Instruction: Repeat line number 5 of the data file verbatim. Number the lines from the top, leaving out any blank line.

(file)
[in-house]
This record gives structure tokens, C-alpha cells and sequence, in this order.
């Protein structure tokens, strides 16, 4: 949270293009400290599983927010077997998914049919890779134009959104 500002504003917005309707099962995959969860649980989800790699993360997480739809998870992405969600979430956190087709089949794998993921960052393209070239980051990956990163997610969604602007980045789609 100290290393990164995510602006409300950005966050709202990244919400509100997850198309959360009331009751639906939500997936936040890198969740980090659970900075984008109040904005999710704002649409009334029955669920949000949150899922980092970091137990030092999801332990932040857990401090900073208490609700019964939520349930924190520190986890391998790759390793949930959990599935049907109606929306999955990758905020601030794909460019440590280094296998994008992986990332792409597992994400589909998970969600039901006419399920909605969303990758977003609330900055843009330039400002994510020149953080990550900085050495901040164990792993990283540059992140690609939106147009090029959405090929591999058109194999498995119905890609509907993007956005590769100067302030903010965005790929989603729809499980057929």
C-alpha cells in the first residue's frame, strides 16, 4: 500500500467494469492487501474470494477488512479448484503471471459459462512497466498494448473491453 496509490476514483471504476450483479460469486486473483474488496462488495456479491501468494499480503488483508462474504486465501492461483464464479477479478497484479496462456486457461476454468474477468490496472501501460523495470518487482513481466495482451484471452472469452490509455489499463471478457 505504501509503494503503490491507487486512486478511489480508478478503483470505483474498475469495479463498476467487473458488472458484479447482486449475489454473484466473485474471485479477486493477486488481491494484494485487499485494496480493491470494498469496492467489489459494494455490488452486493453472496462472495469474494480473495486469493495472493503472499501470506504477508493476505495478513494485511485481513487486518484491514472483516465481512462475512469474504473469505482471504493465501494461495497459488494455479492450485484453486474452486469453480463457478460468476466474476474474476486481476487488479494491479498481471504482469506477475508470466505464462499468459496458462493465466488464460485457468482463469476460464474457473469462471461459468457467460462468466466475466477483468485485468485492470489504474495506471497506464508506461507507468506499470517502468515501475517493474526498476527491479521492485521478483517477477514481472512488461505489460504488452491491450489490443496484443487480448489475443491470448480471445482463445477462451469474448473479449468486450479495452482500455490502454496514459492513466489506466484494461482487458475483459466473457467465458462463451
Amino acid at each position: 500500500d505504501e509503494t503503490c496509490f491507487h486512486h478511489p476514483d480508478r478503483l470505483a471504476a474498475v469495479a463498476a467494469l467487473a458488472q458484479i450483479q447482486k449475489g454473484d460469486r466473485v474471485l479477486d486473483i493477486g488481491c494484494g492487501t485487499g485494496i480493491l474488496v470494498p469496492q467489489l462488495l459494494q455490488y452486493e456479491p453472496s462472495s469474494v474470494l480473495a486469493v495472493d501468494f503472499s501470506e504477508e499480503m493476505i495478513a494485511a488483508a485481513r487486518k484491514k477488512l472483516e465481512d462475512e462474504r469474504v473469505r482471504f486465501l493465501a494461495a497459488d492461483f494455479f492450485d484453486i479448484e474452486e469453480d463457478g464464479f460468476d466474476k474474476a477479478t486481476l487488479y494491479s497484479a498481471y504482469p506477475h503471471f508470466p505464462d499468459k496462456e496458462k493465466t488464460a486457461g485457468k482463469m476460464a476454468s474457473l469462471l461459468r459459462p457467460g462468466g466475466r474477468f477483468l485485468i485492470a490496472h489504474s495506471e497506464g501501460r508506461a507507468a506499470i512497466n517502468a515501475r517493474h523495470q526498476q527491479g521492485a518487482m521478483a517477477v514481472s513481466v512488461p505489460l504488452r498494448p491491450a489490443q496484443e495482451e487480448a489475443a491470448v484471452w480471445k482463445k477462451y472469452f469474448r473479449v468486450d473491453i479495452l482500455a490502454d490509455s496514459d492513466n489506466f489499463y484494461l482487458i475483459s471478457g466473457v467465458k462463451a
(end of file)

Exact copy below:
Amino acid at each position: 500500500d505504501e509503494t503503490c496509490f491507487h486512486h478511489p476514483d480508478r478503483l470505483a471504476a474498475v469495479a463498476a467494469l467487473a458488472q458484479i450483479q447482486k449475489g454473484d460469486r466473485v474471485l479477486d486473483i493477486g488481491c494484494g492487501t485487499g485494496i480493491l474488496v470494498p469496492q467489489l462488495l459494494q455490488y452486493e456479491p453472496s462472495s469474494v474470494l480473495a486469493v495472493d501468494f503472499s501470506e504477508e499480503m493476505i495478513a494485511a488483508a485481513r487486518k484491514k477488512l472483516e465481512d462475512e462474504r469474504v473469505r482471504f486465501l493465501a494461495a497459488d492461483f494455479f492450485d484453486i479448484e474452486e469453480d463457478g464464479f460468476d466474476k474474476a477479478t486481476l487488479y494491479s497484479a498481471y504482469p506477475h503471471f508470466p505464462d499468459k496462456e496458462k493465466t488464460a486457461g485457468k482463469m476460464a476454468s474457473l469462471l461459468r459459462p457467460g462468466g466475466r474477468f477483468l485485468i485492470a490496472h489504474s495506471e497506464g501501460r508506461a507507468a506499470i512497466n517502468a515501475r517493474h523495470q526498476q527491479g521492485a518487482m521478483a517477477v514481472s513481466v512488461p505489460l504488452r498494448p491491450a489490443q496484443e495482451e487480448a489475443a491470448v484471452w480471445k482463445k477462451y472469452f469474448r473479449v468486450d473491453i479495452l482500455a490502454d490509455s496514459d492513466n489506466f489499463y484494461l482487458i475483459s471478457g466473457v467465458k462463451a